Budd Rail Diesel Car

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The Budd Rail Diesel Car or RDC or Buddliner is a type of rail car formerly produced by the Budd Company.

History

In 1949, Budd introduced the "Rail Diesel Car" (RDC), a stainless steel self-propelled "train in one car" which expanded rail service on lightly populated railway lines and provided an adaptable car for suburban commuter service. More than 300 RDCs were built, and some are still in service in Canada, the United States, Australia, Cuba and Saudi Arabia, with similar but shorter cars also being built under license by Mafersa in Brazil, which used the Budd Pioneer construction methods that the company designed and implemented in 1956 on some of the later commuter cars, such as the Milwaukee Road gallery cars that operated out of Chicago as well as electric multiple unit (EMU) high-speed cars that operated between Washington, D.C. and New York City. The final few RDC cars were built by Canadian Car and Foundry under licensed from the Budd Company.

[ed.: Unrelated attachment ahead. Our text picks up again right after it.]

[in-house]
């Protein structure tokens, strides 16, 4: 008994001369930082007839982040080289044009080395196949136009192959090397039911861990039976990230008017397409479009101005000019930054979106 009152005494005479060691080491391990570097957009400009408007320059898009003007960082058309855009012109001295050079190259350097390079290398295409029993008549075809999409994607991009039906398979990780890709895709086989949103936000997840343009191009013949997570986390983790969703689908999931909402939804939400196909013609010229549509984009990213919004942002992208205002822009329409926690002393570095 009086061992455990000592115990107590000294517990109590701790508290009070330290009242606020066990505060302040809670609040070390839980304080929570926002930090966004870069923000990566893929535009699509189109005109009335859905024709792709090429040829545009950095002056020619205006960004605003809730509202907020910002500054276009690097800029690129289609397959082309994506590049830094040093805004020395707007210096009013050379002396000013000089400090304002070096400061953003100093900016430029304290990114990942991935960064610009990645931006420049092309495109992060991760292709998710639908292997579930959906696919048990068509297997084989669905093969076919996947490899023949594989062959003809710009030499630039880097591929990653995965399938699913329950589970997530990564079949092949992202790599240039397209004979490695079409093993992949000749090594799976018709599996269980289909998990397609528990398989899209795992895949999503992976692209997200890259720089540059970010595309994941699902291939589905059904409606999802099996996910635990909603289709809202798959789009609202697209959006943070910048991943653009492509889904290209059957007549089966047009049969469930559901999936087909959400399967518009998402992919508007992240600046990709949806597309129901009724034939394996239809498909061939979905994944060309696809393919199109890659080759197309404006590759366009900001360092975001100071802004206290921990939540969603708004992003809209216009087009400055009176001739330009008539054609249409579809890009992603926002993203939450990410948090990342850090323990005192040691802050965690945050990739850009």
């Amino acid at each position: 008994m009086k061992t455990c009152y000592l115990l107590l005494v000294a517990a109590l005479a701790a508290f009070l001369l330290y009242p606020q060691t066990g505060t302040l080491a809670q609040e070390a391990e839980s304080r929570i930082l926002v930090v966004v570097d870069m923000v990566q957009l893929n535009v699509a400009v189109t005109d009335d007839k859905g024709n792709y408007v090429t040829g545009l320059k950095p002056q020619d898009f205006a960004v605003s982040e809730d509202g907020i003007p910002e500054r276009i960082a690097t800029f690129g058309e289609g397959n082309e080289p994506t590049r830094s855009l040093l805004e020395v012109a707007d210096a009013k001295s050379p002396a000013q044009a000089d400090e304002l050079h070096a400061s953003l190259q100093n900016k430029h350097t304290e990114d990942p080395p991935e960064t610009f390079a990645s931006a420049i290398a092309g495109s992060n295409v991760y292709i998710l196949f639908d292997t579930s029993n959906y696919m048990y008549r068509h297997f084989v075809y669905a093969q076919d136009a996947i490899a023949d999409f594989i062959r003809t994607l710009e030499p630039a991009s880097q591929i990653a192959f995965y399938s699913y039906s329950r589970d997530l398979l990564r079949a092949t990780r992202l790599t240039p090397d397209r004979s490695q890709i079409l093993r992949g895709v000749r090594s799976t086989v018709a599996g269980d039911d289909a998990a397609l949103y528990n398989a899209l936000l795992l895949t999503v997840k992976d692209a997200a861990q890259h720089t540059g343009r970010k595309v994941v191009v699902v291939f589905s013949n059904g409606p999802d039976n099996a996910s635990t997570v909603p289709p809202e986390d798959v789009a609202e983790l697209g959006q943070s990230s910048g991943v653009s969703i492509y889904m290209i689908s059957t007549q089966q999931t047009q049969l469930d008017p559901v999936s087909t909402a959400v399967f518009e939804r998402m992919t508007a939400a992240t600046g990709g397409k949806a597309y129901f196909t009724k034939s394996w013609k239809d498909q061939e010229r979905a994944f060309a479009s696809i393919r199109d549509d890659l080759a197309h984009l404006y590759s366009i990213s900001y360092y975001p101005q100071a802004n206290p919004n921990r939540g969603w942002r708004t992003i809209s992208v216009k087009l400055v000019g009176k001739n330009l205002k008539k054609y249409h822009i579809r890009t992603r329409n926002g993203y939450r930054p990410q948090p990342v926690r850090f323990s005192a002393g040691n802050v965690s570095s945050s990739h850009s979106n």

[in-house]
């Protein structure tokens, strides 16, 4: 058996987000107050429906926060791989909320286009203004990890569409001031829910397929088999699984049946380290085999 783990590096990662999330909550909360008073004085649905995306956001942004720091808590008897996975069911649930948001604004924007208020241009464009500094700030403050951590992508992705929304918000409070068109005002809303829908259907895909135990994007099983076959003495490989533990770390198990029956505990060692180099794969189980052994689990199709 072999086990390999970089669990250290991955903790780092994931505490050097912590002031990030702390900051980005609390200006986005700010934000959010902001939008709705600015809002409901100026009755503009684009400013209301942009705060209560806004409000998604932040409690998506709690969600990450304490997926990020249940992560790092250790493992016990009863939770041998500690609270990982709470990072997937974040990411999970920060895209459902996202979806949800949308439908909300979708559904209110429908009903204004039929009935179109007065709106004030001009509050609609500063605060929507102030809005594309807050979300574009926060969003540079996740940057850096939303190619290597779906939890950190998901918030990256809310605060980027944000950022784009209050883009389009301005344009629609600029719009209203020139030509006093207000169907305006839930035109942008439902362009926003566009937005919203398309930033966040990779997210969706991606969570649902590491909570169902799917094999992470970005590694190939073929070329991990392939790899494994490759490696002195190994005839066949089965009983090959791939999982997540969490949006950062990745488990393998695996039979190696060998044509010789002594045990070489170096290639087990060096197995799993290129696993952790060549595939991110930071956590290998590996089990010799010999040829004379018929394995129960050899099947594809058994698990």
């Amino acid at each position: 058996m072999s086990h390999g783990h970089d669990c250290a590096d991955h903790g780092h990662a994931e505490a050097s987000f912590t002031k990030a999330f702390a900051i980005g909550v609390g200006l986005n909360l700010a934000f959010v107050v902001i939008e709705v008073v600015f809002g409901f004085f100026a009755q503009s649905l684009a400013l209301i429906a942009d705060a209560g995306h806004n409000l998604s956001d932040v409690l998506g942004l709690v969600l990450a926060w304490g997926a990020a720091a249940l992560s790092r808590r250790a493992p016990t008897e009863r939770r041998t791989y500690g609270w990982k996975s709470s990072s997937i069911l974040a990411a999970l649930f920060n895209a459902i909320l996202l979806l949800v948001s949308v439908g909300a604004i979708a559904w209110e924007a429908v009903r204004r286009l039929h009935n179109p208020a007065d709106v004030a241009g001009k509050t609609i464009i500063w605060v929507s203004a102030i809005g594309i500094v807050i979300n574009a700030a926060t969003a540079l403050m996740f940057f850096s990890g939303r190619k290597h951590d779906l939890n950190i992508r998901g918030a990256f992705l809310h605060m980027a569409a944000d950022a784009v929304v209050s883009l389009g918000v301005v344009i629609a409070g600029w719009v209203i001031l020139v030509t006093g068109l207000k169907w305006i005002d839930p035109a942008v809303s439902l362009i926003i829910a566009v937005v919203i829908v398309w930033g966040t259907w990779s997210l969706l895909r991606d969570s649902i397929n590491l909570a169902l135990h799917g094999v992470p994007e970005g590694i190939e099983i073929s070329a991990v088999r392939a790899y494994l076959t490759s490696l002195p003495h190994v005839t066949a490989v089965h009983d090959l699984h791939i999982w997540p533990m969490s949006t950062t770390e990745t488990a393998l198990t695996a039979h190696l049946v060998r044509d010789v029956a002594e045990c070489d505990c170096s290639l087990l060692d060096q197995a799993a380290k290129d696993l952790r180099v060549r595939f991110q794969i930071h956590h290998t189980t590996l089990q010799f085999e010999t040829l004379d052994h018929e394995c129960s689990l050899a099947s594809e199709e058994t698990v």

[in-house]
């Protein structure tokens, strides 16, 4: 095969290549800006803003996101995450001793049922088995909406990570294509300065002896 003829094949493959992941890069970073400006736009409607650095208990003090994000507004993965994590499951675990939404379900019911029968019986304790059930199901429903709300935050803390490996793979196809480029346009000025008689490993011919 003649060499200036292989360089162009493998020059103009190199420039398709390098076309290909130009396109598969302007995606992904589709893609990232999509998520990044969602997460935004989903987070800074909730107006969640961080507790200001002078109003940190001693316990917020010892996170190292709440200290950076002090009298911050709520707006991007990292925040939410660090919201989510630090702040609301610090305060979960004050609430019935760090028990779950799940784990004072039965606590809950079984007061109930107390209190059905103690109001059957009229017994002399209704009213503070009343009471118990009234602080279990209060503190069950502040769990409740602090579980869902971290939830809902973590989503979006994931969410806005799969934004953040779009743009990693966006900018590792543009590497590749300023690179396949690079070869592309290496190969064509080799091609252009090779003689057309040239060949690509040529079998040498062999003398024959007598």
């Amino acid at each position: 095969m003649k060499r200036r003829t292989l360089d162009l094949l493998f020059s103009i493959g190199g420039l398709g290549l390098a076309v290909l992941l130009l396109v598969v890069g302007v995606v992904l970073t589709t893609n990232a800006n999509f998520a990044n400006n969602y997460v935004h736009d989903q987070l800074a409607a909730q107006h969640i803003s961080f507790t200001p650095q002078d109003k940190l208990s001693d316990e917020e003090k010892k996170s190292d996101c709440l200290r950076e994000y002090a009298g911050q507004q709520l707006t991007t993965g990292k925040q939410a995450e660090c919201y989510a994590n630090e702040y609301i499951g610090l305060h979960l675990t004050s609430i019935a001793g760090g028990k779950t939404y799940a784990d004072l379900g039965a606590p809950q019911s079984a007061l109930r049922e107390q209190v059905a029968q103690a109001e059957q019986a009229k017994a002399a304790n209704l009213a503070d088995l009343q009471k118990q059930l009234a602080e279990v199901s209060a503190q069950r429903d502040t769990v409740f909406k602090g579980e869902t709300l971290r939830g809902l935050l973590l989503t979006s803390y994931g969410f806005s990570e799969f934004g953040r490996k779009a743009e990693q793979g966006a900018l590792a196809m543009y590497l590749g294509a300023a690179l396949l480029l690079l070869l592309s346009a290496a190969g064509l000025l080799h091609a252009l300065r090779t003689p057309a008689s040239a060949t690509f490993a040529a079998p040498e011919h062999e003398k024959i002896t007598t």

Cars were produced at their Red Lion, Pennsylvania plant.

Versions

  • The RDC-1: an all-passenger coach, seating 90 passengers.
  • The RDC-2: a baggage and passenger coach configuration (combine), seating 70 passengers.
  • The RDC-3: a variant with a Railway Post Office, a baggage compartment and 48 passenger seats.
  • The RDC-4: a variant with only the Railway Post Office and baggage area.
  • The RDC-5: see note below.
  • The RDC-9: a passenger trailer seating 94, a single engine and no control cab.

Note: Several railroads used the designation "RDC-5": the Canadian Pacific Railway for RDC-2s converted to full-coach configuration and the Canadian National Railway for RDC-9s it purchased from the Boston and Maine Railroad.

In 1956, Budd introduced a new version of the RDC, with several improvements. The new cars had more powerful versions of the Detroit Diesel 6-110 engines, each of which produced 300 hp instead of 275 hp. They also featured higher capacity air conditioning and more comfortable seating. The appearance changed slightly as well: the side fluting continued around to the front of the car and the front-facing windows were smaller.

Additional reading

References